The budget is finally here. India unveiled a massive spending plan focused on healthcare and infrastructure on Monday, as the government sought to boost a corona virus-ravaged economy on course for its biggest annual contraction on record.
The planned expenditure of US$30.6 billion on health and well-being schemes was more than double the equivalent outlay in the previous budget, although it included US$4.8 billion for the country’s ambitious COVID-19 immunisation drive, with plans to vaccinate 300 million by July.
The nation of 1.3 billion was badly hit by one of the world’s strictest virus lockdowns, with growth slumping by a historic 23.9% in April-June, and the economy expected to contract 7.7% in 2021-21.
Unveiling the annual budget Finance Minister Nirmala Sitharaman said, “This budget provides every opportunity for our economy to rise and capture the pace that it needs for a sustainable growth.”
The health sector has long suffered from chronic underinvestment. As of 2017, the country had 0.8 doctors per 1,000 people, around the same level as Iraq, according to the World Bank.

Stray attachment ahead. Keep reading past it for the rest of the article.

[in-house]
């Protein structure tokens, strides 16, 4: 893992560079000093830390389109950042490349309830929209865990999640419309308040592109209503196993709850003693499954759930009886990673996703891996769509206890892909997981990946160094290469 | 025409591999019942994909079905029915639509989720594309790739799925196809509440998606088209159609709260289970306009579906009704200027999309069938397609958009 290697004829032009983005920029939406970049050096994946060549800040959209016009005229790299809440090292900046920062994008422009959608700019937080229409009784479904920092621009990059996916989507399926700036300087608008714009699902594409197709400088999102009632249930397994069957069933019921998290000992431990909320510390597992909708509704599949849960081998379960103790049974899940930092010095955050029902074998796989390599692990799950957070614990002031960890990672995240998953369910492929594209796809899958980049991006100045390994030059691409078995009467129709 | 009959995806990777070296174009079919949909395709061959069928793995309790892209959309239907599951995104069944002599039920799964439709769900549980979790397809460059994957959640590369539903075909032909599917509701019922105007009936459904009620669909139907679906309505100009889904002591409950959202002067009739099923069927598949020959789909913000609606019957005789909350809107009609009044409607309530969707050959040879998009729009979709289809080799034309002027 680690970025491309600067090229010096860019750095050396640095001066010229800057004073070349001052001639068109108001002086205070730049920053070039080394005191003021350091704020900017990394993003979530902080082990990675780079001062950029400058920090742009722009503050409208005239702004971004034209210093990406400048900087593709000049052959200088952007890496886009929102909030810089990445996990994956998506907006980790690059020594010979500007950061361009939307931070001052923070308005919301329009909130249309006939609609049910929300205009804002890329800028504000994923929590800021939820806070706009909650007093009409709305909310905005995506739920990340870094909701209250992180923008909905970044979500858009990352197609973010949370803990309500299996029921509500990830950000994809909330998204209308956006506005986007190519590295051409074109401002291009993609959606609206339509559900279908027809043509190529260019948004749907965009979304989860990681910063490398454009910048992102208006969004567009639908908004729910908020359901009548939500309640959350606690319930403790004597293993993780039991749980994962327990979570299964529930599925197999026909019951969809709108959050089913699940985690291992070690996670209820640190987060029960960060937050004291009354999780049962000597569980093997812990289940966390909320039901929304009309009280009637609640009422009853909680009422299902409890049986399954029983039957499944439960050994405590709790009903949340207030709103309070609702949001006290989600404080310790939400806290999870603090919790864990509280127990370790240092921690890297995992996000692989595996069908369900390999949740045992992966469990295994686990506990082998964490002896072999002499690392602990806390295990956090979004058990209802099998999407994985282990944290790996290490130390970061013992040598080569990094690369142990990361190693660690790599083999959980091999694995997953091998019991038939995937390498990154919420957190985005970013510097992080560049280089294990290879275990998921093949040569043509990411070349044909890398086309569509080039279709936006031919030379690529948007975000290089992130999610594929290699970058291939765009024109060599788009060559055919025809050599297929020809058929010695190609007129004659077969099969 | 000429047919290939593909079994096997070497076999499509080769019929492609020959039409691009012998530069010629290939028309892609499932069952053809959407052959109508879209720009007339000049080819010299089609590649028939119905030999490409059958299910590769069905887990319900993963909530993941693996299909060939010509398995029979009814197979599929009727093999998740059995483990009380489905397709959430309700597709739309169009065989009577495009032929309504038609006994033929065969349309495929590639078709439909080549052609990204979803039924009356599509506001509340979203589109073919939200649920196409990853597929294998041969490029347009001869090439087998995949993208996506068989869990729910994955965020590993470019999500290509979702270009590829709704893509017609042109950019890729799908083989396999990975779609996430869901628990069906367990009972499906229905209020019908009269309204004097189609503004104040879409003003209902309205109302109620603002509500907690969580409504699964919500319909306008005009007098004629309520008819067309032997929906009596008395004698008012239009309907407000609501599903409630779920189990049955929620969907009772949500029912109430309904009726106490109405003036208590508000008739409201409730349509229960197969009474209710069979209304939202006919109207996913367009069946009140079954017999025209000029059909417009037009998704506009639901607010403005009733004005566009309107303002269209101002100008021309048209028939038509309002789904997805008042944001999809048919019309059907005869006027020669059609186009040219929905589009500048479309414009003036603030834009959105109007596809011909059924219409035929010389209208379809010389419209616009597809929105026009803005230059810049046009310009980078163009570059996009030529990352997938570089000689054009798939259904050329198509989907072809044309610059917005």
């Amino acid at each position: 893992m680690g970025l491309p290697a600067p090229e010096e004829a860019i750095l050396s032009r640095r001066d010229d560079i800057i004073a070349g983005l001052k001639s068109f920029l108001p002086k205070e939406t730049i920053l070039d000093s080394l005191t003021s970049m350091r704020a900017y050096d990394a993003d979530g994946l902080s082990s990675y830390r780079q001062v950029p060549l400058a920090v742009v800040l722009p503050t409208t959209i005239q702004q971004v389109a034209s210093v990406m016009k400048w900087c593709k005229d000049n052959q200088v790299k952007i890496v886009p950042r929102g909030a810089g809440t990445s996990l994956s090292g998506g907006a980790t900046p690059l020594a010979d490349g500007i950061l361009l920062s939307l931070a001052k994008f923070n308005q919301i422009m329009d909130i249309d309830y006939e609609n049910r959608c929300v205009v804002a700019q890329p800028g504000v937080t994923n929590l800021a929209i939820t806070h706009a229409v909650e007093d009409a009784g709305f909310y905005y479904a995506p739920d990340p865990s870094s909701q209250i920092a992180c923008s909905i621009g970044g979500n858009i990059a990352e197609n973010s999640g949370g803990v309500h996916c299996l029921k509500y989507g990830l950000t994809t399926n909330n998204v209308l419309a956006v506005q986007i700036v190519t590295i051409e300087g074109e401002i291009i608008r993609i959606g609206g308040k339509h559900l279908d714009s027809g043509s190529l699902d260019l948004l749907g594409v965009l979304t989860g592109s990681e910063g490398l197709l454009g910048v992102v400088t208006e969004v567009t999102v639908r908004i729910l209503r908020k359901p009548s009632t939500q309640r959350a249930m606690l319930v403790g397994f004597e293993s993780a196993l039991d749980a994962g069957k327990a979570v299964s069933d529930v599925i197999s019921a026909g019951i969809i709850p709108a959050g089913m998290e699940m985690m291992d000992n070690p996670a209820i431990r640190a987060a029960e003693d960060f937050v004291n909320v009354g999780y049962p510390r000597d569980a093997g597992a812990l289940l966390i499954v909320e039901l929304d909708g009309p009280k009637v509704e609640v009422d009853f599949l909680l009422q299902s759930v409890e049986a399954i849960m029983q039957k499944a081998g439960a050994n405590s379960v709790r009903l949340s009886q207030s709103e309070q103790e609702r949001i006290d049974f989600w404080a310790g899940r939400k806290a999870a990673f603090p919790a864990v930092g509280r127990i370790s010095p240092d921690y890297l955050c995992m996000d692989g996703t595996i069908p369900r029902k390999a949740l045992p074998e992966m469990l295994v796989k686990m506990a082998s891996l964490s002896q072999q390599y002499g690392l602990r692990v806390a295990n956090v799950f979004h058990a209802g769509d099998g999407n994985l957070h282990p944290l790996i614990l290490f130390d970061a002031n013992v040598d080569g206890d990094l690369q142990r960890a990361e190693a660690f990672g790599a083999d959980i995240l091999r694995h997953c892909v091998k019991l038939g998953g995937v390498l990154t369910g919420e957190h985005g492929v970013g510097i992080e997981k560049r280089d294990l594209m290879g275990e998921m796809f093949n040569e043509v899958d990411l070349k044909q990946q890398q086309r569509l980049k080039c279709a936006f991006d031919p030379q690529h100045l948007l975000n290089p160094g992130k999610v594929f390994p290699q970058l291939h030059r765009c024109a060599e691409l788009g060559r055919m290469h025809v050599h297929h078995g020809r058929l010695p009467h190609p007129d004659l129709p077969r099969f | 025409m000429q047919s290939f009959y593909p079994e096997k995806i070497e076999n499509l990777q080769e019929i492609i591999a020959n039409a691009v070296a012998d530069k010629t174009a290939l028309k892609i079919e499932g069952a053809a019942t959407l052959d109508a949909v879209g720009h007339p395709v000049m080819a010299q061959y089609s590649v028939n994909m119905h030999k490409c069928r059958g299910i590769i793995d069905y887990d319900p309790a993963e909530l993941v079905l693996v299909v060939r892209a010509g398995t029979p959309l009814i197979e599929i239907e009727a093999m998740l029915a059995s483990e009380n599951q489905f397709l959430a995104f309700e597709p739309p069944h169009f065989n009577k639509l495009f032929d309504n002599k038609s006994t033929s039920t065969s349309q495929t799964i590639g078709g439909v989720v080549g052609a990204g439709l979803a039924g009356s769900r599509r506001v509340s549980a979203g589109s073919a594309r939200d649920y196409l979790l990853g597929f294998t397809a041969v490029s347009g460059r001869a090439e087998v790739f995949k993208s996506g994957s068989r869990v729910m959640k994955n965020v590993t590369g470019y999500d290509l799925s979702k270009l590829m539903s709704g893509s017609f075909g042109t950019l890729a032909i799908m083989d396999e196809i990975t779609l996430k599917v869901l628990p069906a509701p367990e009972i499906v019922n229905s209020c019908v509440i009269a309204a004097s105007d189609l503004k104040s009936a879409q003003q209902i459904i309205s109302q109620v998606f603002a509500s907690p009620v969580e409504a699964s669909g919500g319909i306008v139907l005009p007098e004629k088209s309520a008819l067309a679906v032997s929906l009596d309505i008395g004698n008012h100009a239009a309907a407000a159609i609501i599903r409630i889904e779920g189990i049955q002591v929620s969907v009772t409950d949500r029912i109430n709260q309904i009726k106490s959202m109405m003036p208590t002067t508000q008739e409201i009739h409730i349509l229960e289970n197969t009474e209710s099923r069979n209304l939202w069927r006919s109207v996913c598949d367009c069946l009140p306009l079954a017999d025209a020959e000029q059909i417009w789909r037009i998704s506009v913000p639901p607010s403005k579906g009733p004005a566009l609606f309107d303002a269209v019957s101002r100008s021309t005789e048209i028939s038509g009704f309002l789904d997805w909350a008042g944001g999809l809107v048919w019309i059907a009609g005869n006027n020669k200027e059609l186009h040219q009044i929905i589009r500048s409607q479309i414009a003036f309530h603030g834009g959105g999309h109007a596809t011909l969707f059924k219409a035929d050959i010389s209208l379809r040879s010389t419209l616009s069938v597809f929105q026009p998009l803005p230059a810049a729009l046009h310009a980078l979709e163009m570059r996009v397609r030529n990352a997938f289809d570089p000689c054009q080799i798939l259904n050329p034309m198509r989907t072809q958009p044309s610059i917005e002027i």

Asia’s third-largest economy was in the throes of a slowdown even before the pandemic, during which it has recorded the second-highest number of corona virus cases at 10.7 million.
Infrastructure was another big-ticket item, with some US$76 billion 34.5% more than in the previous budget to be sunk into major projects including roads and railways. Divestments, including national carrier Air India and part of the government’s stake in the country’s largest insurer, Life Insurance Corporation would help to raise US$24 billion, Ms. Sitharaman said.
But the sales of both state-run firms have been on the cards for some time, with the mooted IPO of the insurer sparking a walk-out by nearly 100,000 staff last year.
With lenders also struggling with a mountain of bad debt, Ms. Sitharaman said $2.74 billion would be put aside for the next financial year to recapitalise state banks.
Social security benefits, including minimum wages, will be extended to workers in the gig economy, which has flourished amid cheap mobile data and abundant labour.
The raft of spending measures will blow out the fiscal deficit to 9.5% of GDP for the financial year ending March, Ms. Sitharaman said, from a forecast of 3.5%.
The government plans to borrow an additional US$1.1 billion to fund the deficit, she said.
In its annual economic survey, the government said there would be a “V-shaped” recovery after the severe contraction, forecasting growth to hit 11% in the 2021-22 financial year.